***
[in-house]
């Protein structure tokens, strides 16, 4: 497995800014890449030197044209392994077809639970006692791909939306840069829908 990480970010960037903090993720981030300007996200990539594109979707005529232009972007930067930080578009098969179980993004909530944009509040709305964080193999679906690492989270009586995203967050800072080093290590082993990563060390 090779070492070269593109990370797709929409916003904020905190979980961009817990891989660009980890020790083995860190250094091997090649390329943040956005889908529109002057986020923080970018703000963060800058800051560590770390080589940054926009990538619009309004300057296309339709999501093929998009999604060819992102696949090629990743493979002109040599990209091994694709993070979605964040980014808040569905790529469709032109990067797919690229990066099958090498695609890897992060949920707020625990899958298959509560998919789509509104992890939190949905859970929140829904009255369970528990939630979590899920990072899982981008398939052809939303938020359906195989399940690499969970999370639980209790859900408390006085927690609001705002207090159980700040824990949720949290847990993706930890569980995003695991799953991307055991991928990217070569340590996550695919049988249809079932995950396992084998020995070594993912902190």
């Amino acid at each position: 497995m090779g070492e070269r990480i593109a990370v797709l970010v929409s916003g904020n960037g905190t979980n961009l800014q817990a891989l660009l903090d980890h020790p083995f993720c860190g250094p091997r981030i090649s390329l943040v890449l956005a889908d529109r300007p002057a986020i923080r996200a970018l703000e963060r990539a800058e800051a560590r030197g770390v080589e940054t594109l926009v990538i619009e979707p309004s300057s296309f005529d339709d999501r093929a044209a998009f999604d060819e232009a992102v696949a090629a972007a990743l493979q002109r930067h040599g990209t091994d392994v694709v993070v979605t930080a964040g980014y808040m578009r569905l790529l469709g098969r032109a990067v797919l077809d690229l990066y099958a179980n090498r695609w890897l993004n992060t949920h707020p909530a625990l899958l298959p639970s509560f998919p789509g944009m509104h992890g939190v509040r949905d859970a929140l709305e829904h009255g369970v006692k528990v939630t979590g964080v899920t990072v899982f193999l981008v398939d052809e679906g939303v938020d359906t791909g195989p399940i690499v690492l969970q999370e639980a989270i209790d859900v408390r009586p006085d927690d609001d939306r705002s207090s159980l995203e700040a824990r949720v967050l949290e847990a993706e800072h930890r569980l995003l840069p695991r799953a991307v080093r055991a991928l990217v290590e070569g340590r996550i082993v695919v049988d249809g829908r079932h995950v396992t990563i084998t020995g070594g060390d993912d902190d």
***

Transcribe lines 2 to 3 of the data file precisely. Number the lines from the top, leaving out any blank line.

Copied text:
């Protein structure tokens, strides 16, 4: 497995800014890449030197044209392994077809639970006692791909939306840069829908 990480970010960037903090993720981030300007996200990539594109979707005529232009972007930067930080578009098969179980993004909530944009509040709305964080193999679906690492989270009586995203967050800072080093290590082993990563060390 090779070492070269593109990370797709929409916003904020905190979980961009817990891989660009980890020790083995860190250094091997090649390329943040956005889908529109002057986020923080970018703000963060800058800051560590770390080589940054926009990538619009309004300057296309339709999501093929998009999604060819992102696949090629990743493979002109040599990209091994694709993070979605964040980014808040569905790529469709032109990067797919690229990066099958090498695609890897992060949920707020625990899958298959509560998919789509509104992890939190949905859970929140829904009255369970528990939630979590899920990072899982981008398939052809939303938020359906195989399940690499969970999370639980209790859900408390006085927690609001705002207090159980700040824990949720949290847990993706930890569980995003695991799953991307055991991928990217070569340590996550695919049988249809079932995950396992084998020995070594993912902190």
């Amino acid at each position: 497995m090779g070492e070269r990480i593109a990370v797709l970010v929409s916003g904020n960037g905190t979980n961009l800014q817990a891989l660009l903090d980890h020790p083995f993720c860190g250094p091997r981030i090649s390329l943040v890449l956005a889908d529109r300007p002057a986020i923080r996200a970018l703000e963060r990539a800058e800051a560590r030197g770390v080589e940054t594109l926009v990538i619009e979707p309004s300057s296309f005529d339709d999501r093929a044209a998009f999604d060819e232009a992102v696949a090629a972007a990743l493979q002109r930067h040599g990209t091994d392994v694709v993070v979605t930080a964040g980014y808040m578009r569905l790529l469709g098969r032109a990067v797919l077809d690229l990066y099958a179980n090498r695609w890897l993004n992060t949920h707020p909530a625990l899958l298959p639970s509560f998919p789509g944009m509104h992890g939190v509040r949905d859970a929140l709305e829904h009255g369970v006692k528990v939630t979590g964080v899920t990072v899982f193999l981008v398939d052809e679906g939303v938020d359906t791909g195989p399940i690499v690492l969970q999370e639980a989270i209790d859900v408390r009586p006085d927690d609001d939306r705002s207090s159980l995203e700040a824990r949720v967050l949290e847990a993706e800072h930890r569980l995003l840069p695991r799953a991307v080093r055991a991928l990217v290590e070569g340590r996550i082993v695919v049988d249809g829908r079932h995950v396992t990563i084998t020995g070594g060390d993912d902190d």